A survey undertaken by YoungScot to accompany the Scottish Government’s Places, People and Planning consultation concluded that the majority of young people felt that they should be involved in planning in their local area and that their local councils should look at ways to support children and young people to do this.
The current Scottish Planning Bill contains a number of provisions that aim to do just that – including enhancing the engagement of children and young people in shaping their local areas through the statutory development plans, and the requirement for planning authorities to use methods that will secure the engagement of children and young people.
The right to participate
This focus upon children’s participation in the planning system can be viewed as part of a wider move towards the greater acknowledgement of children’s rights under the United Nations Convention on the Rights of the Child (UNCRC). The UNCRC sets out the fundamental rights of all children and young people across the world. It states that the best interests of the child must be a top priority in all decisions and actions that affect children. There are, therefore, many aspects that are directly relevant to the planning system.
Indeed, the right to participate in decision-making (Article 12); and the right to participate in play, rest, leisure and culture (Article 31) are particularly pertinent. These include:
- The right to relax and play, and to join in a wide range of cultural, artistic and other recreational activities.
- An environment secure from social harm and violence, and sufficiently free from pollution, traffic and other hazards that impede free and safe movement.
- Space to play outdoors in diverse and challenging physical environments, with access to supportive adults, when necessary.
- Opportunities to experience, interact with and play in natural environments and the animal world.
- Opportunities to explore and understand the cultural and artistic heritage of their community, participate in, create and shape it.
- Opportunities to participate with other children in games, sports and other recreational activities, supported, where necessary, by trained facilitators or coaches.
Children’s rights are also at the heart of the Child Friendly Cities Initiative (CFCI):
“A child friendly city is the embodiment of the Convention on the Rights of the Child at the local level, which in practice means that children’s rights are reflected in policies, laws, programmes and budgets. In a child friendly city, children are active agents; their voices and opinions are taken into consideration and influence decision making processes.”
Four key principles of the UNCRC are considered to be particularly pertinent to the CFCI initiative:
- Non-discrimination – a child-friendly city is friendly and inclusive for all children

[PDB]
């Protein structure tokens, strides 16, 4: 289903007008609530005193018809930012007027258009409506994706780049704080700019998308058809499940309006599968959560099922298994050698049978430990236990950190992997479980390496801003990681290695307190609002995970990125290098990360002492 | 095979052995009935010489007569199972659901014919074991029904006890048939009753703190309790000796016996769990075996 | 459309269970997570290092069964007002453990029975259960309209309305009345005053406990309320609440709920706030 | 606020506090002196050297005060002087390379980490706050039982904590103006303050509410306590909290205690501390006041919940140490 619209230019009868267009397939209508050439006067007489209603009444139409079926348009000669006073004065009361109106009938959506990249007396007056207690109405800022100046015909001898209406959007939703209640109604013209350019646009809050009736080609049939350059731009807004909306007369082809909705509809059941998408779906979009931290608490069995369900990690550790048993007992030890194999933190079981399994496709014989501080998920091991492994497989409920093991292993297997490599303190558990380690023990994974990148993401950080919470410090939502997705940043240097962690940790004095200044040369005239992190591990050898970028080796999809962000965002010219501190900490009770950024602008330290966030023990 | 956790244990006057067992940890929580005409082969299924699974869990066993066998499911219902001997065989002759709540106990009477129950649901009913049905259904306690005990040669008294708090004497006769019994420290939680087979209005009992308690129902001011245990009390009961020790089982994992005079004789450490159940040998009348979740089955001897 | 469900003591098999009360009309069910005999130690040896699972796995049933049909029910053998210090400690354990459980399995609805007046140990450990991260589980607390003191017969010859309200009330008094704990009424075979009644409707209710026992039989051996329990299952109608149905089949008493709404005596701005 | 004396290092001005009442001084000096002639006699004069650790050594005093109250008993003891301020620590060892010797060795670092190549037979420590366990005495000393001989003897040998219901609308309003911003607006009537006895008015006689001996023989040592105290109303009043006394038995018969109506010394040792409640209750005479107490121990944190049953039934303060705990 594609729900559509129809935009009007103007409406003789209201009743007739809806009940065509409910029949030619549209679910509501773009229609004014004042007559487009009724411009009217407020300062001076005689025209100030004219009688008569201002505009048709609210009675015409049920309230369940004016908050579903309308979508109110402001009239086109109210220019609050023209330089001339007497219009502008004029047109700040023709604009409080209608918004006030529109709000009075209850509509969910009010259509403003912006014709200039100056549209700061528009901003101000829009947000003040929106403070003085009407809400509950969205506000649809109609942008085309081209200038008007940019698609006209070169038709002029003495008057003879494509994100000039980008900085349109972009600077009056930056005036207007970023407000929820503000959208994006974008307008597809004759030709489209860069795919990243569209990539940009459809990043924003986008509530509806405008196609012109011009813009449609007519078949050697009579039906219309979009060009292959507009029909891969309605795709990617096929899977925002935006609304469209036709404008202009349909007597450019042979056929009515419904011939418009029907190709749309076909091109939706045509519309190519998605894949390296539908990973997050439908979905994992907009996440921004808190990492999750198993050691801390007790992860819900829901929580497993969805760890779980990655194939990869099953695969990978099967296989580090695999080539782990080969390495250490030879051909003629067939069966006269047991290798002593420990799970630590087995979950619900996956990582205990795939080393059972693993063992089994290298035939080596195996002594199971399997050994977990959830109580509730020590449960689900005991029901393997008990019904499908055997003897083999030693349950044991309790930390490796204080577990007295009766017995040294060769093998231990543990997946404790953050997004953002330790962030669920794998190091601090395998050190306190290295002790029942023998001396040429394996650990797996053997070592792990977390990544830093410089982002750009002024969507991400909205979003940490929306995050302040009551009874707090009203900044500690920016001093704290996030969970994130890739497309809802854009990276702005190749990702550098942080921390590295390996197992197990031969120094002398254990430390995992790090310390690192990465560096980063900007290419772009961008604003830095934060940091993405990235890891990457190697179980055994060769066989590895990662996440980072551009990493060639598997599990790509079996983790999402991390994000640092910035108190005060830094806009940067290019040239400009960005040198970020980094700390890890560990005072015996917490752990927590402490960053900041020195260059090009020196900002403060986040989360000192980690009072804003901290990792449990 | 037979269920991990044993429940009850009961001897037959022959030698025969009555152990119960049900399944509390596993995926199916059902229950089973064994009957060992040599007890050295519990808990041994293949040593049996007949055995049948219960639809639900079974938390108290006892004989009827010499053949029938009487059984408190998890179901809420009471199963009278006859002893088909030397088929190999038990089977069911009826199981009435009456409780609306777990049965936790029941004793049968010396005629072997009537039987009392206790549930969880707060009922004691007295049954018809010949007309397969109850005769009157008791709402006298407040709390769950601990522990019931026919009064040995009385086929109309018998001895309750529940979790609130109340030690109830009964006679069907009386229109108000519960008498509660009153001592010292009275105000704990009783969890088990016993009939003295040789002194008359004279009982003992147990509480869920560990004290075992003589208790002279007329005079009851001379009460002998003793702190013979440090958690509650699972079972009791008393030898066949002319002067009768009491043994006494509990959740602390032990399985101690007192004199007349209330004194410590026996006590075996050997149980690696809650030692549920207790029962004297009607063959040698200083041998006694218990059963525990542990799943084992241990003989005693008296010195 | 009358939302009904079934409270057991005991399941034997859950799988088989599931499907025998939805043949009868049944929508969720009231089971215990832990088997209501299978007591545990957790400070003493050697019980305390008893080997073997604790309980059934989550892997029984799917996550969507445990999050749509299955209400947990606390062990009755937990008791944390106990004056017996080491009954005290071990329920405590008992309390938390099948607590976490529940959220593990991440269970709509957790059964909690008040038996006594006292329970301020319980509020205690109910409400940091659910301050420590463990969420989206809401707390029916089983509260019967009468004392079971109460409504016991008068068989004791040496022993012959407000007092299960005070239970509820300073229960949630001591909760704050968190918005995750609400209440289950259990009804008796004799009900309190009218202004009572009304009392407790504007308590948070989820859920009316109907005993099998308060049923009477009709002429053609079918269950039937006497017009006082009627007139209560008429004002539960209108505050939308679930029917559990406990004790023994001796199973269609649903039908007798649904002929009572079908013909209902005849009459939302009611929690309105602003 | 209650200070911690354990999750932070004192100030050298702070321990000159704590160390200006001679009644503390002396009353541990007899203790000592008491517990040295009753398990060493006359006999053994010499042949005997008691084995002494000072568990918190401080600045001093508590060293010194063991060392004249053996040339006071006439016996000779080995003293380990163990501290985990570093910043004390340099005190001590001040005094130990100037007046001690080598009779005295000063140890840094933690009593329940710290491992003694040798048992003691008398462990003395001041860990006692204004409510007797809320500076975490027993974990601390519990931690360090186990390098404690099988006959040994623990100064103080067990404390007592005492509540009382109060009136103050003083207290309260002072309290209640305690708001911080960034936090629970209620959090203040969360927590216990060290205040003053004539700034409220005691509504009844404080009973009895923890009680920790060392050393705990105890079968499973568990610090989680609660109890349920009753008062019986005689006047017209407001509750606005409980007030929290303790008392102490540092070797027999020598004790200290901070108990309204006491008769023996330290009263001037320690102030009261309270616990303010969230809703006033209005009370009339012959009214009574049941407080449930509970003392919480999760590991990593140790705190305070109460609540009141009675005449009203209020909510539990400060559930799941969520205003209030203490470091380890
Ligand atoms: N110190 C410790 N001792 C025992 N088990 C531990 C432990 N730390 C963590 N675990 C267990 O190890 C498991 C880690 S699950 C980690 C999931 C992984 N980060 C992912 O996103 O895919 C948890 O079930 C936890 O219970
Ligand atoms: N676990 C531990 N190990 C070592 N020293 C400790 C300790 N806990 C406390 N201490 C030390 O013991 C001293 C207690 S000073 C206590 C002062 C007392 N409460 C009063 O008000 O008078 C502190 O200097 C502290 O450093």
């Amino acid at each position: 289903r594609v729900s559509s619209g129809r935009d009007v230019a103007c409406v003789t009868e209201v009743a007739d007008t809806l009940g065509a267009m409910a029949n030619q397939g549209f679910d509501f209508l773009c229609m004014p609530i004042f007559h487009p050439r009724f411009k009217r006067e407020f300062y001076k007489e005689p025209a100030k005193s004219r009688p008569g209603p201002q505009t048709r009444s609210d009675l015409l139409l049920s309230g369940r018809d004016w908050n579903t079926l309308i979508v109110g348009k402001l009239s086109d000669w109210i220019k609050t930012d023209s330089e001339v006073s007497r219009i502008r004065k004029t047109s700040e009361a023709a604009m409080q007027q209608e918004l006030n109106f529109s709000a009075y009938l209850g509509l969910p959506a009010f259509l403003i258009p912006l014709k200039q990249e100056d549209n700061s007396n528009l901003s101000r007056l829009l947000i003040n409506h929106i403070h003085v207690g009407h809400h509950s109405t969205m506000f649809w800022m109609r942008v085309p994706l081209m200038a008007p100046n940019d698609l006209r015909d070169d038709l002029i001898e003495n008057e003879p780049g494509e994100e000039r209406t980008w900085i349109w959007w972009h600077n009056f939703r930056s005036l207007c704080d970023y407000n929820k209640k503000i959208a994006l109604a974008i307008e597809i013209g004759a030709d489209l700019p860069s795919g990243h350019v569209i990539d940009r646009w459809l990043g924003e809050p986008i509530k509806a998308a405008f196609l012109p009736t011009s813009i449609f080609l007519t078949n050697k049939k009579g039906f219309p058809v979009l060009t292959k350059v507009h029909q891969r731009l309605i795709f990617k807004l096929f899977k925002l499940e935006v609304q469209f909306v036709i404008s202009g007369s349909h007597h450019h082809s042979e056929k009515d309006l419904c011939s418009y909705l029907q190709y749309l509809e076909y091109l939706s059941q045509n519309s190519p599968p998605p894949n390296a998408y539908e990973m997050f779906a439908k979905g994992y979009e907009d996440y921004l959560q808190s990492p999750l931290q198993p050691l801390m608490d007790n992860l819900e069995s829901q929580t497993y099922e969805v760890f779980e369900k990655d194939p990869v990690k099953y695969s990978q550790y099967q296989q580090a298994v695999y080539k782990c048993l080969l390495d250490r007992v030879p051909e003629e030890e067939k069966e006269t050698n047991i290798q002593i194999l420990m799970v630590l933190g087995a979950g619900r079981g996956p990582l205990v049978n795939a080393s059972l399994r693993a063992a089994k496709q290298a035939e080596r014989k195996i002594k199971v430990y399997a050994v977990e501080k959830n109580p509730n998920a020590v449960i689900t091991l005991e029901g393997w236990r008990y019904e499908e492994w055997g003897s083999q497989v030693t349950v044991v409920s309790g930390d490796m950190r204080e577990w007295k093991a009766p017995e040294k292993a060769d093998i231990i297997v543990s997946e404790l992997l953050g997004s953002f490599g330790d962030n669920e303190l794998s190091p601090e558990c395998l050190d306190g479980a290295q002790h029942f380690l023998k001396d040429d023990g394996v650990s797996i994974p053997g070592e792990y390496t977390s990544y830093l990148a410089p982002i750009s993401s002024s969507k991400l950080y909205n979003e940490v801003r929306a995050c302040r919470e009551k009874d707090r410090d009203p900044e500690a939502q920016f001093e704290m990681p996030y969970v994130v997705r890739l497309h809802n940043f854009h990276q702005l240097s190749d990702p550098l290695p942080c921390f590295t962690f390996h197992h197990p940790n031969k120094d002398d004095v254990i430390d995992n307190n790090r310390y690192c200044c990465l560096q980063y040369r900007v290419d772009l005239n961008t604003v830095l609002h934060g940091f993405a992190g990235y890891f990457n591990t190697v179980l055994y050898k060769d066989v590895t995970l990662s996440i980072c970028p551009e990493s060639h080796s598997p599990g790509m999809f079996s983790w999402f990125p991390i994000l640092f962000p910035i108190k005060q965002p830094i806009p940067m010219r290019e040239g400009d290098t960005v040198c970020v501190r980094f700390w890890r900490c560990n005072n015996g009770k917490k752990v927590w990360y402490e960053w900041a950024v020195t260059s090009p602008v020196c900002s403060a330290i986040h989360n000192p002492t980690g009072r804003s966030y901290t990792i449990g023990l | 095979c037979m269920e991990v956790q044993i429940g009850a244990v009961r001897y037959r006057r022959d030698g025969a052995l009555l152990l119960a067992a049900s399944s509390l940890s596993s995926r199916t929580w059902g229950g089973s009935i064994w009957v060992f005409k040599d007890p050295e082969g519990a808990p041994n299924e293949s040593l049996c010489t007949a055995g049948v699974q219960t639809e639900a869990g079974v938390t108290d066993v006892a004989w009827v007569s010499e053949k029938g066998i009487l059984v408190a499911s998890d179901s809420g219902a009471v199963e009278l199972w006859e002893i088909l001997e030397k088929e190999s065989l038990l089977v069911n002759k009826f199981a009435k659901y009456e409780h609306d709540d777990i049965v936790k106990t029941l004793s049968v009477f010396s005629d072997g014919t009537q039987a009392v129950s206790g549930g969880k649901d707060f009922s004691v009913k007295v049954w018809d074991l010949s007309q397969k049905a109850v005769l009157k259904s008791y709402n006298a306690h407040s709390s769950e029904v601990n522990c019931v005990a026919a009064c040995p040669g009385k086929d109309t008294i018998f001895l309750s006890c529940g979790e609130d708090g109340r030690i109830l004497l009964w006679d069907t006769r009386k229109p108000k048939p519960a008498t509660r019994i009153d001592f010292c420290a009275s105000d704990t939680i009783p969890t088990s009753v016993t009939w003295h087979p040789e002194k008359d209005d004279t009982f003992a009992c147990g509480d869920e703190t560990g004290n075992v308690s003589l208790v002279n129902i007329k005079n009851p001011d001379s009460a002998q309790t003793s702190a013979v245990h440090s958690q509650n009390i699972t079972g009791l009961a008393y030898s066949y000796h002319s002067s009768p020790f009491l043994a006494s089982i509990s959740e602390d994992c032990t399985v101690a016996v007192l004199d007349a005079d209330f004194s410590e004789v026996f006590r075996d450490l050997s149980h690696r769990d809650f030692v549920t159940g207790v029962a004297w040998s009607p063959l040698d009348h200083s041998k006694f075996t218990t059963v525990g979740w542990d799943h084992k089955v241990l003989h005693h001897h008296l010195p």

- Best interests – putting children first in all decisions that affect them
- Every child’s right to life and maximum development – providing the optimal conditions for childhood, including their physical, mental, spiritual, moral, psychological and social development
- Listening to children and developing their views – promoting children’s active participation as citizens and rights-holders, ensuring their freedom of expression
Awareness and understanding of children’s rights among planners
However, in her research on children’s role within the town planning system, Dr Jenny Wood found that there was little acknowledgement or understanding of children’s rights under the UNCRC. Indeed, planners commonly believed that the provision of schools, parks and designated play facilities were all that was required in order to meet children’s needs.
Dr Wood argues that if public spaces and the planning process are to become more inclusive, then planners need to develop a better understanding of children’s rights. In a separate blog, she sets out five key steps to help embed children’s rights in the everyday work of planners and other practitioners:
- specific children’s rights training for planners
- government guidance on, and suggested methods for, engagement with children and young people
- the creation of a robust and routine feedback mechanism between planners and child participants
- encouraging networking, collaboration, and skills exchange between planners, play workers, and youth workers
- the collation of an accessible evidence base on children, young people and their relationship to, and use of, the built environment
There are some wider signs of progress – including the introduction of Children’s Rights and Well-Being Impact Assessments (CRWIA), which are now required for all new policy developments in Scotland, and new measures that require specific public authorities in Scotland, including all local authorities and health boards, to report every three years on how they have progressed children’s rights as set out in the UNCRC.
The current reform of the planning system offers an ideal opportunity to further advance children’s rights by encouraging and supporting local planning authorities to involve children and young people in planning as part of their everyday practice.
Feeling inspired? Why not read our previous blog posts on involving children in the town planning process and the creation of child-friendly cities.
Idox Information Service members can also download our briefing on ‘Planning a child-friendly city’ via our customer website.
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